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By glorifying the sexual harassment the female protagonist faces in the film Sir, Is Love Enough, we’ve made life more unsafe for domestic workers. Just note the power differential.
To Bai, with love. I write this for the Bai who works in my home, and many such underpaid, undervalued, overworked women who are easily exploited as they fall under the unorganised sector, doing the work that frees up the woman of the house to follow her dream.
I don’t know what it’s like in other parts of India, but in Bombay, the domestic workers, whom I will be calling Bai for this essay (Bai means woman in Marathi and it is also the job they do, bai-kaam and it is how they are addressed, ‘My Bai is very punctual’).
The Bais of Mumbai by and large address the male employers as Bhaiyya (brother) and the woman employers as Bhaabhi (sister-in-law). This is born more out of necessity than it is any real need for additional family. When they address the man of the household they work in as brother, they deliberately and expressly desexualise the relationship. They are thus able to draw a boundary of dignity around themselves.
This fragile and easily violated boundary is all the protection they have when they come to work in strange households, with men of unknown character. This is of critical importance because bais are constantly eroticised, even fetishised in popular culture and imagination.
They often feature in advertisements and films as wearing the kashta (Maharashtrian nine yard saree) and a small choli (blouse) bending over while doing the housework while the camera either pans lovingly over their fronts or their backs.
Be it the Bai in Mirzapur who is sent to be raped by the violent drug-addled scion of the family, the Bai in Zoya Akhtar’s film in Lust Stories who is used sexually and cast aside by the man once he is engaged to someone who is equal in both caste and class, or in the recent, highly fêted film Sir, Is Love Enough, where the man initiates sexual contact with his Bai.
The last in my eyes is the worst offender. At least in the first two, you see the unfairness, the victimisation of the domestic workers. But in ‘Sir…’ it is made out to be a sweet love story.
When I read the title of the film, I burst out in ironic laughter, the whole premise of the film was revealed in it. It couldn’t well be named ‘Bhaiyya, Is Love Enough’, could it? It had to be Sir, because then the audience wouldn’t feel squeamish about a Bai calling her employer Bhaiyya and also be kissed by him.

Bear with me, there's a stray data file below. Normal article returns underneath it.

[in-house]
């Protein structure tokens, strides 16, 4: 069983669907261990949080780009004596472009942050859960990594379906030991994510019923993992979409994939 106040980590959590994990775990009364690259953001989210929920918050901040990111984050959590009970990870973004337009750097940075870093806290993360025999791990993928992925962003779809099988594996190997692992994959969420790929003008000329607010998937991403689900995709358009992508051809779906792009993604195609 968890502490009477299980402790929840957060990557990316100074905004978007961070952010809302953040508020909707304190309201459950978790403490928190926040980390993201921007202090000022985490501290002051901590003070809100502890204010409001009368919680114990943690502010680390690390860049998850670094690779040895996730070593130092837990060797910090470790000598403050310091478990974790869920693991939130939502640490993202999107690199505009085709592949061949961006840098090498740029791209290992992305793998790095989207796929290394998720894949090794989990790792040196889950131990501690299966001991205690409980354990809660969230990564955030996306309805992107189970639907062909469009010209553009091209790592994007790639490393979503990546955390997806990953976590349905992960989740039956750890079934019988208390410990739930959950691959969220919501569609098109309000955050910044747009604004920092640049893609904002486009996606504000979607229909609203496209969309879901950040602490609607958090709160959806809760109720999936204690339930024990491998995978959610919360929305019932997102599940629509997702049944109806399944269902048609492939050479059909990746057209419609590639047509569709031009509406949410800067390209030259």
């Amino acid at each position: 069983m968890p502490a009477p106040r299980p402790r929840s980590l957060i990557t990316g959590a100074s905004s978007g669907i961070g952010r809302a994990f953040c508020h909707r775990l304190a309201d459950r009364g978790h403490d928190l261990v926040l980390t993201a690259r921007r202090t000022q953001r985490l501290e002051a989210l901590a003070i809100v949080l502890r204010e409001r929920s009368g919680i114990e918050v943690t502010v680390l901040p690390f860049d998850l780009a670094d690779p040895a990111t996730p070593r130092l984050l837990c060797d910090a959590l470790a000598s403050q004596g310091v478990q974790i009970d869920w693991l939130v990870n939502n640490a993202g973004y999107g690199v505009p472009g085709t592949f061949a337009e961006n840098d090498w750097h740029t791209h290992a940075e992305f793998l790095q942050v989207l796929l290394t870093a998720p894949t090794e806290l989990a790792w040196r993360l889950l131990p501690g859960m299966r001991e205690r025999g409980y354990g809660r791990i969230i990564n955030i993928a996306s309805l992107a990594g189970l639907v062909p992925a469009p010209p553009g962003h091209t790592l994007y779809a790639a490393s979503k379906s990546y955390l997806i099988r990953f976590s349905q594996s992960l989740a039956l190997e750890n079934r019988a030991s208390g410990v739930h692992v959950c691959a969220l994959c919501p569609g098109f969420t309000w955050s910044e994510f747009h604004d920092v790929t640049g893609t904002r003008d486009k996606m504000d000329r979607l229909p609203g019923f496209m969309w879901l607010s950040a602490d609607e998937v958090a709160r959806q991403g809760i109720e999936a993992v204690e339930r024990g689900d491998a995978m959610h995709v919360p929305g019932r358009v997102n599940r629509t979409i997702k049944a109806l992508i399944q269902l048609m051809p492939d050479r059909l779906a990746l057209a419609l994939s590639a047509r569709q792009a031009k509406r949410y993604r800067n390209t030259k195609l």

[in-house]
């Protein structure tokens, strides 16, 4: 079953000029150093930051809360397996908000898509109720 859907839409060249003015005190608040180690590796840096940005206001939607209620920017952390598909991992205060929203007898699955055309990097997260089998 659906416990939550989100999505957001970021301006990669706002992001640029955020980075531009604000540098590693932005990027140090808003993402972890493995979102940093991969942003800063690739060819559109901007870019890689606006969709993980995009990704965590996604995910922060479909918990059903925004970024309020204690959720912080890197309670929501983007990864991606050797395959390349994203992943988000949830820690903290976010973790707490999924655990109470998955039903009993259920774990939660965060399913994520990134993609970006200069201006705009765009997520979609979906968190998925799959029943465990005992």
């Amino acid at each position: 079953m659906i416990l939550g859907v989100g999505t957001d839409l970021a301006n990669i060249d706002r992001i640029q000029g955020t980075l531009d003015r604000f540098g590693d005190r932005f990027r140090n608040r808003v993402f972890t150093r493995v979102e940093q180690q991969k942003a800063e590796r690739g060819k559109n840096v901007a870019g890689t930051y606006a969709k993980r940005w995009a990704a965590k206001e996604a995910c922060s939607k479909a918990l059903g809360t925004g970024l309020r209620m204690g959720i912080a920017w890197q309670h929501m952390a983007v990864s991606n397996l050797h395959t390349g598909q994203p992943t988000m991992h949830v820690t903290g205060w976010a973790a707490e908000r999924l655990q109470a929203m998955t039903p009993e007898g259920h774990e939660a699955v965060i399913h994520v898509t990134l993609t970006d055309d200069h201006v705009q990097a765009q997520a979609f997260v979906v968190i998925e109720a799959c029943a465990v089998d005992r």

As feminists, we fought for on the side of his victims against MJ Akbar: how did he dare use his power to sexually assault his juniors, how can there exist a relationship of equals when there exists such a wide power differential, we raged. We now know that even when the oppressor claims that the relationship was consensual, it cannot truly be that if there is fear of reprisal, with the exertion of power and male dominance over future employment opportunities of the female employee.
And yet we couldn’t accord the same to the Bai in ‘Sir…’, so taken we were by the gallantry of the man to cross the threshold class and caste to embrace her, a ‘mere Bai’. Did she really have any agency? What would the Vishakha Guidelines have to say about this relationship?
The domestic workers of our country lead the most precarious of lives. In the recent lockdown, studies have shown that 85% of domestic workers weren’t paid. My own Bai wasn’t paid by her other Bhaabhi for the 6 months that she couldn’t come to work. And yet she has gone back to work in the same household. When I asked her why, she replied that it’s a known household; Bhaiyya-Bhaabhi are otherwise kind, and anyway there aren’t that many new jobs available.
I once left home a few minutes after my Bai did, I was a few metres behind her and I watched the drivers, the watchmen who loiter about, call out to her and smirk at each other. I saw her pull her pallu over her shoulder protectively and walk a little faster.
It is not merely in the homes that she works in, where she has to protect the space around her, but even outside, she is among the most marginalised of working women. She is oppressed both of class and caste, and there is no honour in the job she does. And yet Bombay and every urban area will collapse in a heap if she were to find the ability to do something else. We all found out how hard it was to cope without our Bais the past year.
It was just a film about a man making a sexual advance towards his Bai, where it is made to look like some fairytale romance, when in fact he was a lonely betrayed man who needed and used the unconditional, undervalued, underpaid services she provided, and her body was just an additional perk.
And just like that, the world of Bais has been made a little more unsafe than it already was.
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